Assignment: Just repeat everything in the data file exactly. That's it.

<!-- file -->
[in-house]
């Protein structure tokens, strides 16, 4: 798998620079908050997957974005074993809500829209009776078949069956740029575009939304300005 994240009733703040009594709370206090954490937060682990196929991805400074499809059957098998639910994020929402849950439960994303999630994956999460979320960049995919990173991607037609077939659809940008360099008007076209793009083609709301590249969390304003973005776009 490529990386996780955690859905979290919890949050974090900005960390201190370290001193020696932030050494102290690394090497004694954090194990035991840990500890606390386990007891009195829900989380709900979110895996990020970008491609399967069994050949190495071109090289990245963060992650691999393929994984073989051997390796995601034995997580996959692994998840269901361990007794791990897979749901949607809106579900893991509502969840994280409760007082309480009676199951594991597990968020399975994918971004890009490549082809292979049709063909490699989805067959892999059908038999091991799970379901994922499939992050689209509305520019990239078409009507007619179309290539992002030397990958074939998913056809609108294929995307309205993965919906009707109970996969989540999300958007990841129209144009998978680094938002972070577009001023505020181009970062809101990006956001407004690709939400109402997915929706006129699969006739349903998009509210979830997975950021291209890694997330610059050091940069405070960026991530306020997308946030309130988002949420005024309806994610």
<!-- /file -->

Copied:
[in-house]
């Protein structure tokens, strides 16, 4: 798998620079908050997957974005074993809500829209009776078949069956740029575009939304300005 994240009733703040009594709370206090954490937060682990196929991805400074499809059957098998639910994020929402849950439960994303999630994956999460979320960049995919990173991607037609077939659809940008360099008007076209793009083609709301590249969390304003973005776009 490529990386996780955690859905979290919890949050974090900005960390201190370290001193020696932030050494102290690394090497004694954090194990035991840990500890606390386990007891009195829900989380709900979110895996990020970008491609399967069994050949190495071109090289990245963060992650691999393929994984073989051997390796995601034995997580996959692994998840269901361990007794791990897979749901949607809106579900893991509502969840994280409760007082309480009676199951594991597990968020399975994918971004890009490549082809292979049709063909490699989805067959892999059908038999091991799970379901994922499939992050689209509305520019990239078409009507007619179309290539992002030397990958074939998913056809609108294929995307309205993965919906009707109970996969989540999300958007990841129209144009998978680094938002972070577009001023505020181009970062809101990006956001407004690709939400109402997915929706006129699969006739349903998009509210979830997975950021291209890694997330610059050091940069405070960026991530306020997308946030309130988002949420005024309806994610």